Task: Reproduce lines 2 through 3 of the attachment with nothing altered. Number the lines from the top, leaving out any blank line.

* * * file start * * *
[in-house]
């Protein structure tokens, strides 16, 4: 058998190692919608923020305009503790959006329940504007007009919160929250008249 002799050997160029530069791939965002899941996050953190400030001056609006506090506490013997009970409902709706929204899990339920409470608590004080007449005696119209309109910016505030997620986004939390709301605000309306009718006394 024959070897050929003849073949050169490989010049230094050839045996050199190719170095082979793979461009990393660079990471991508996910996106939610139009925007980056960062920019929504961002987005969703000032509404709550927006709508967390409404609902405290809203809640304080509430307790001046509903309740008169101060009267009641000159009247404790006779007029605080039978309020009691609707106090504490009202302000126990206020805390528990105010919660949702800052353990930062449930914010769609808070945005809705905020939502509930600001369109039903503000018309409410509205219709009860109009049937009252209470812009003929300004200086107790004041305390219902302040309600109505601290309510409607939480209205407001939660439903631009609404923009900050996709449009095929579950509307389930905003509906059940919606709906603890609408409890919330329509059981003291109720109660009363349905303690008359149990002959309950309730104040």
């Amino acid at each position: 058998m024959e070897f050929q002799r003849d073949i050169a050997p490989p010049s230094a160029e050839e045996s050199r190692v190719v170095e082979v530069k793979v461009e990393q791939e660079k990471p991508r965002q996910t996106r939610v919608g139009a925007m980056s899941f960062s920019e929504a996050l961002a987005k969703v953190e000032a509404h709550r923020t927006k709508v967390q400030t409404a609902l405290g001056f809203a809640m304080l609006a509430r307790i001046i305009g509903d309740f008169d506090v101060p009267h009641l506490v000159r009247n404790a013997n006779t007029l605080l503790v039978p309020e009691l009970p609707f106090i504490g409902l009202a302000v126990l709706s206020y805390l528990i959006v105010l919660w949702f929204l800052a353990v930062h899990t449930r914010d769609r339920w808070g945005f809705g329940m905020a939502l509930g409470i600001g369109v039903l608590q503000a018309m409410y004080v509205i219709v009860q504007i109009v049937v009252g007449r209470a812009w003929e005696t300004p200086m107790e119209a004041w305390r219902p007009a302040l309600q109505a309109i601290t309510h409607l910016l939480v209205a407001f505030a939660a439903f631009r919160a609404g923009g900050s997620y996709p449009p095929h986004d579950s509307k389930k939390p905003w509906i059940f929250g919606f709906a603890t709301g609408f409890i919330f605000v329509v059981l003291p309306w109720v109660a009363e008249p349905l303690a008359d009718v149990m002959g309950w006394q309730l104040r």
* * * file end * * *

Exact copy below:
């Protein structure tokens, strides 16, 4: 058998190692919608923020305009503790959006329940504007007009919160929250008249 002799050997160029530069791939965002899941996050953190400030001056609006506090506490013997009970409902709706929204899990339920409470608590004080007449005696119209309109910016505030997620986004939390709301605000309306009718006394 024959070897050929003849073949050169490989010049230094050839045996050199190719170095082979793979461009990393660079990471991508996910996106939610139009925007980056960062920019929504961002987005969703000032509404709550927006709508967390409404609902405290809203809640304080509430307790001046509903309740008169101060009267009641000159009247404790006779007029605080039978309020009691609707106090504490009202302000126990206020805390528990105010919660949702800052353990930062449930914010769609808070945005809705905020939502509930600001369109039903503000018309409410509205219709009860109009049937009252209470812009003929300004200086107790004041305390219902302040309600109505601290309510409607939480209205407001939660439903631009609404923009900050996709449009095929579950509307389930905003509906059940919606709906603890609408409890919330329509059981003291109720109660009363349905303690008359149990002959309950309730104040």
């Amino acid at each position: 058998m024959e070897f050929q002799r003849d073949i050169a050997p490989p010049s230094a160029e050839e045996s050199r190692v190719v170095e082979v530069k793979v461009e990393q791939e660079k990471p991508r965002q996910t996106r939610v919608g139009a925007m980056s899941f960062s920019e929504a996050l961002a987005k969703v953190e000032a509404h709550r923020t927006k709508v967390q400030t409404a609902l405290g001056f809203a809640m304080l609006a509430r307790i001046i305009g509903d309740f008169d506090v101060p009267h009641l506490v000159r009247n404790a013997n006779t007029l605080l503790v039978p309020e009691l009970p609707f106090i504490g409902l009202a302000v126990l709706s206020y805390l528990i959006v105010l919660w949702f929204l800052a353990v930062h899990t449930r914010d769609r339920w808070g945005f809705g329940m905020a939502l509930g409470i600001g369109v039903l608590q503000a018309m409410y004080v509205i219709v009860q504007i109009v049937v009252g007449r209470a812009w003929e005696t300004p200086m107790e119209a004041w305390r219902p007009a302040l309600q109505a309109i601290t309510h409607l910016l939480v209205a407001f505030a939660a439903f631009r919160a609404g923009g900050s997620y996709p449009p095929h986004d579950s509307k389930k939390p905003w509906i059940f929250g919606f709906a603890t709301g609408f409890i919330f605000v329509v059981l003291p309306w109720v109660a009363e008249p349905l303690a008359d009718v149990m002959g309950w006394q309730l104040r």